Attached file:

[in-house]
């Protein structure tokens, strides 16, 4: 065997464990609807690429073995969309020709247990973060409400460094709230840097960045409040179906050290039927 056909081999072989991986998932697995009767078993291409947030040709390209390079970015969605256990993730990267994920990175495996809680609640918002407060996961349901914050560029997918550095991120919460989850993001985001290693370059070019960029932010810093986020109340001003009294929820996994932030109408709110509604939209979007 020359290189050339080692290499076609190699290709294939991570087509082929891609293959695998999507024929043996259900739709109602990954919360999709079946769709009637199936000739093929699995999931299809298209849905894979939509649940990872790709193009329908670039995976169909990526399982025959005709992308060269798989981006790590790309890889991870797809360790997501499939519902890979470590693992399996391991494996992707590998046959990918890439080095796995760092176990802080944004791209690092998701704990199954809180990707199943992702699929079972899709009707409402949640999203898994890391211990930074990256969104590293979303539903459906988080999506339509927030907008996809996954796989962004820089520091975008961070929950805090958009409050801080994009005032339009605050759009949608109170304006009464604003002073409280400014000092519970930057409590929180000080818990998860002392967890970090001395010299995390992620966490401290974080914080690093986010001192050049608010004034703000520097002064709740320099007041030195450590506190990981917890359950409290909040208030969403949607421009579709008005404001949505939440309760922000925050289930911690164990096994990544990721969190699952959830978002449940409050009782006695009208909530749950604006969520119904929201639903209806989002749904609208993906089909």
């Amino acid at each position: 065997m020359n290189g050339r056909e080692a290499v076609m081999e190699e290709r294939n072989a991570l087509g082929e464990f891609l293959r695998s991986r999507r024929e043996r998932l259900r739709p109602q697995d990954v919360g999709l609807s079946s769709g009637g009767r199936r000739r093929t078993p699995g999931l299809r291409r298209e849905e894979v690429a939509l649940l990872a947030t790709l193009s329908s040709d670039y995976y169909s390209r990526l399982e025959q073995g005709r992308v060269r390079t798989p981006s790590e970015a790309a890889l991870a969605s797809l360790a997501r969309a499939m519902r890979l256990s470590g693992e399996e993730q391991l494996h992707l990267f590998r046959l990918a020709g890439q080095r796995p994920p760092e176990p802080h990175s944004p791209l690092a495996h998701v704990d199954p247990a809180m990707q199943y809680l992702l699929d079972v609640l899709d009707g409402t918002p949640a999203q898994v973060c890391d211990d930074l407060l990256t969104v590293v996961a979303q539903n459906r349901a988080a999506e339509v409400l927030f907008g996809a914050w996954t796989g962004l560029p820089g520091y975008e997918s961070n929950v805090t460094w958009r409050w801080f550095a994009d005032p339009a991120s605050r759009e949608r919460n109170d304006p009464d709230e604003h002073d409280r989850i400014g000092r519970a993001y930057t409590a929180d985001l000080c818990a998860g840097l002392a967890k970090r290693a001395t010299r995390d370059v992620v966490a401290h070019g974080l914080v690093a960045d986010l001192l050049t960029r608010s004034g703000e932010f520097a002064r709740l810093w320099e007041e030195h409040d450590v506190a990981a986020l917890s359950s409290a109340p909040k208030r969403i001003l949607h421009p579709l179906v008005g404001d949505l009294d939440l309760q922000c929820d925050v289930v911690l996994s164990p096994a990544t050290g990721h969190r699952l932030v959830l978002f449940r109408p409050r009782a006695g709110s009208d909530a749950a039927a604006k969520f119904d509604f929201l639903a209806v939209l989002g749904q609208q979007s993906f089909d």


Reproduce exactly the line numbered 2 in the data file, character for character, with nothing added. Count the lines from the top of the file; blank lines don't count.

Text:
């Protein structure tokens, strides 16, 4: 065997464990609807690429073995969309020709247990973060409400460094709230840097960045409040179906050290039927 056909081999072989991986998932697995009767078993291409947030040709390209390079970015969605256990993730990267994920990175495996809680609640918002407060996961349901914050560029997918550095991120919460989850993001985001290693370059070019960029932010810093986020109340001003009294929820996994932030109408709110509604939209979007 020359290189050339080692290499076609190699290709294939991570087509082929891609293959695998999507024929043996259900739709109602990954919360999709079946769709009637199936000739093929699995999931299809298209849905894979939509649940990872790709193009329908670039995976169909990526399982025959005709992308060269798989981006790590790309890889991870797809360790997501499939519902890979470590693992399996391991494996992707590998046959990918890439080095796995760092176990802080944004791209690092998701704990199954809180990707199943992702699929079972899709009707409402949640999203898994890391211990930074990256969104590293979303539903459906988080999506339509927030907008996809996954796989962004820089520091975008961070929950805090958009409050801080994009005032339009605050759009949608109170304006009464604003002073409280400014000092519970930057409590929180000080818990998860002392967890970090001395010299995390992620966490401290974080914080690093986010001192050049608010004034703000520097002064709740320099007041030195450590506190990981917890359950409290909040208030969403949607421009579709008005404001949505939440309760922000925050289930911690164990096994990544990721969190699952959830978002449940409050009782006695009208909530749950604006969520119904929201639903209806989002749904609208993906089909």